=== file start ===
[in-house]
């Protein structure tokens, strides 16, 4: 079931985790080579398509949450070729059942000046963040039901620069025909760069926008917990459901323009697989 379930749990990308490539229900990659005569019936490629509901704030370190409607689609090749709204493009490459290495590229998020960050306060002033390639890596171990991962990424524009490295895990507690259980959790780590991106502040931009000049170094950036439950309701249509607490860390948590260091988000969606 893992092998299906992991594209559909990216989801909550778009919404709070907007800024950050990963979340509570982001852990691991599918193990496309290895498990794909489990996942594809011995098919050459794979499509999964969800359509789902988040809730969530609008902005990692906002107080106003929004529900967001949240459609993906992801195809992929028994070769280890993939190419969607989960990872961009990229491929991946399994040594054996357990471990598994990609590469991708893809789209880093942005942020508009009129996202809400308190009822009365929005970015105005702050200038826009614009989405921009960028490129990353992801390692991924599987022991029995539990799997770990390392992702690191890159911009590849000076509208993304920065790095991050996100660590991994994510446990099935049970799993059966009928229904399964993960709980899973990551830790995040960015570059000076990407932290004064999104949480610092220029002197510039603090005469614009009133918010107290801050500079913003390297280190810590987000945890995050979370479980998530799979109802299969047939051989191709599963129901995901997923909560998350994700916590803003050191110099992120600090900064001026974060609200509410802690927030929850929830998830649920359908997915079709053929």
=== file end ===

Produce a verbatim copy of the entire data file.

[in-house]
């Protein structure tokens, strides 16, 4: 079931985790080579398509949450070729059942000046963040039901620069025909760069926008917990459901323009697989 379930749990990308490539229900990659005569019936490629509901704030370190409607689609090749709204493009490459290495590229998020960050306060002033390639890596171990991962990424524009490295895990507690259980959790780590991106502040931009000049170094950036439950309701249509607490860390948590260091988000969606 893992092998299906992991594209559909990216989801909550778009919404709070907007800024950050990963979340509570982001852990691991599918193990496309290895498990794909489990996942594809011995098919050459794979499509999964969800359509789902988040809730969530609008902005990692906002107080106003929004529900967001949240459609993906992801195809992929028994070769280890993939190419969607989960990872961009990229491929991946399994040594054996357990471990598994990609590469991708893809789209880093942005942020508009009129996202809400308190009822009365929005970015105005702050200038826009614009989405921009960028490129990353992801390692991924599987022991029995539990799997770990390392992702690191890159911009590849000076509208993304920065790095991050996100660590991994994510446990099935049970799993059966009928229904399964993960709980899973990551830790995040960015570059000076990407932290004064999104949480610092220029002197510039603090005469614009009133918010107290801050500079913003390297280190810590987000945890995050979370479980998530799979109802299969047939051989191709599963129901995901997923909560998350994700916590803003050191110099992120600090900064001026974060609200509410802690927030929850929830998830649920359908997915079709053929």